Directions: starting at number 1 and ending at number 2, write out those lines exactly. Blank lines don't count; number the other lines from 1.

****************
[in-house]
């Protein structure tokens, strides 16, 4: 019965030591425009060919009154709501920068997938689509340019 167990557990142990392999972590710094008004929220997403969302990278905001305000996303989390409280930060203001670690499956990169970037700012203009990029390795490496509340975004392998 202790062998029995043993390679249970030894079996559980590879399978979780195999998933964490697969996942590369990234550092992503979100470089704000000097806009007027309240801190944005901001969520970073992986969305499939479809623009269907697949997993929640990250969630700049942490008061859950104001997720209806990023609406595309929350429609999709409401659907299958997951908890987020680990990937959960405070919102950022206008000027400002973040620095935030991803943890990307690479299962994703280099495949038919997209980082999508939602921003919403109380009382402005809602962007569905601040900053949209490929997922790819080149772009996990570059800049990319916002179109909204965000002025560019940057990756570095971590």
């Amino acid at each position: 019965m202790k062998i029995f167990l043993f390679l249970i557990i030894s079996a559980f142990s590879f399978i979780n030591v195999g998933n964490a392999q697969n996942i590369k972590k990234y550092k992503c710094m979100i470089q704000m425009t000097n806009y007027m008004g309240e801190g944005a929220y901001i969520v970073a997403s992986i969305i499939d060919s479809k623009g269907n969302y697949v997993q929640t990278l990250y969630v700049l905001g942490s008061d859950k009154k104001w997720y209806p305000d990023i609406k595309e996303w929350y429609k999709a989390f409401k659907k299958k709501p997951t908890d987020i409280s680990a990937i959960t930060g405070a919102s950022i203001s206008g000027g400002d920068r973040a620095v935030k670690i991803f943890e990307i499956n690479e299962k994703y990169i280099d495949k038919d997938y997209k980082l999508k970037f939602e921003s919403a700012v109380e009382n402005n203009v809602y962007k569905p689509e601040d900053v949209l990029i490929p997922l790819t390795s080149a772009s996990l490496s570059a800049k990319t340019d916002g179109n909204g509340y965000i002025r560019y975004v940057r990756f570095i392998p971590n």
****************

[in-house]
């Protein structure tokens, strides 16, 4: 019965030591425009060919009154709501920068997938689509340019 167990557990142990392999972590710094008004929220997403969302990278905001305000996303989390409280930060203001670690499956990169970037700012203009990029390795490496509340975004392998 202790062998029995043993390679249970030894079996559980590879399978979780195999998933964490697969996942590369990234550092992503979100470089704000000097806009007027309240801190944005901001969520970073992986969305499939479809623009269907697949997993929640990250969630700049942490008061859950104001997720209806990023609406595309929350429609999709409401659907299958997951908890987020680990990937959960405070919102950022206008000027400002973040620095935030991803943890990307690479299962994703280099495949038919997209980082999508939602921003919403109380009382402005809602962007569905601040900053949209490929997922790819080149772009996990570059800049990319916002179109909204965000002025560019940057990756570095971590």